What is a reflection journal?
Journal writing has become a very popular educational tool – so much so that when one announces the students will be keeping a journal a common groan often rises from the class. While the instructor believes that the unstructured, personalized writing that characterizes journal can help students learn subjects as varied as literature and psychology, we are even more committed to journal writing as a key component of experiential learning.
In experiential learning you are both a participant and observer. As a participant you will be contributing to the organization in which you are placed and learning new skills. But this is not what makes the experience worthy of academic credit. The academic component of your community service results from your ability to systematically observe what is going on around you. This requires a kind of mental gymnastics that does not come without training and tools. A well- written journal is a tool, which helps you practice the quick movements back and forth from the environment in which you are working to the abstract generalizations you have read or heard in class.
How do you write a reflection journal?
As with any tool, beneficial use of a journal takes practice. You must force yourself to just start writing. You should write an entry for each day you attend your community service and it should be written immediately upon leaving the community service. At the risk of taking the spontaneity out of it, here are some tips on keeping a journal during your community service.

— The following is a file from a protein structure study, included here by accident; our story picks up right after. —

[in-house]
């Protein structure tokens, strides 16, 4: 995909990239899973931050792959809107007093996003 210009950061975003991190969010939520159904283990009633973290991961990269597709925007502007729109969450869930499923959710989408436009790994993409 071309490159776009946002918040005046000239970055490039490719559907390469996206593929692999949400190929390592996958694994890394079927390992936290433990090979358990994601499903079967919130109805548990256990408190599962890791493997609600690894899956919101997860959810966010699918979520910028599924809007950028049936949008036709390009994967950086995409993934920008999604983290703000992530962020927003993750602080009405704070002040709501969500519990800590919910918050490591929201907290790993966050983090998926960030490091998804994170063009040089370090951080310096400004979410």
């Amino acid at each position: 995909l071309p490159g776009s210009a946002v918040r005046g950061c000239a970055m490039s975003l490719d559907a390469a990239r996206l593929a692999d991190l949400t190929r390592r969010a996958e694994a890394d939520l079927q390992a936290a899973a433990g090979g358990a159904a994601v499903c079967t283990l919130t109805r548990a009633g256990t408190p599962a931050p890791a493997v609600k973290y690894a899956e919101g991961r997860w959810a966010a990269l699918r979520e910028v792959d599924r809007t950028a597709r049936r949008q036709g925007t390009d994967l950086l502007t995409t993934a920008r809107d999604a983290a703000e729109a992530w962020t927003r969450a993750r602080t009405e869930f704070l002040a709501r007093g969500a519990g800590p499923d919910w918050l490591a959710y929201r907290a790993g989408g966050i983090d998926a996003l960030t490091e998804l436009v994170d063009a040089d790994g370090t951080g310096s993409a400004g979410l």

A journal is not a diary – you are not merely recounting the happenings of the day. Your entries, to be sure are based on the activities of the day, but they are more. Below are several ways in which you can move beyond a mere chronology of events.
Detailed description as if to an outsider. Often you will use your journal to record detailed descriptions of some aspect of your internship environment, whether physical, behavioral, or organizational. When you write them, you will not have a clear idea of what you will make of these details, but you will sense that they might be important later. These descriptions should sound as if you were describing them to someone who was never there. Journals allow you to sound naïve.
At times you will want to speculate as to why something that you have observed firsthand is as it is. You might derive your explanation from a lecture you have heard, a book you have read, or your own reservoir of “common sense”. Having posited an interpretation, you will want to continue with your detailed observations on the topic to see if you want to stick with your hypothesis or alter it. Journals allow you to change your mind.
Less often you can use your journal to make judgments about
something in your community service environment. There may be people’s
actions that you find unpleasant, ways of doing things that are not as
you would do them, work environments in which you would not want to
remain. These judgments will help you learn about yourself, your values
and your limits. Journals allow you to speak your mind.
Who will read the journal?
Journals are very private documents. You should write the entries each day you perform your community service, but you should write them after you have left the placement. You might want to take some notes during the day, but do not make your colleagues at the placement nervous or curious by taking frequent breaks to write in your journal. Do not let colleagues read your journal. When you hand your journal in, only the instructor will read your journal and the contents will not be shared with anyone else.
How to use your journal?
You should read and reread your entries so that you can see your own development over the course of the semester. You should use the data you have recorded in your journal in writing your paper.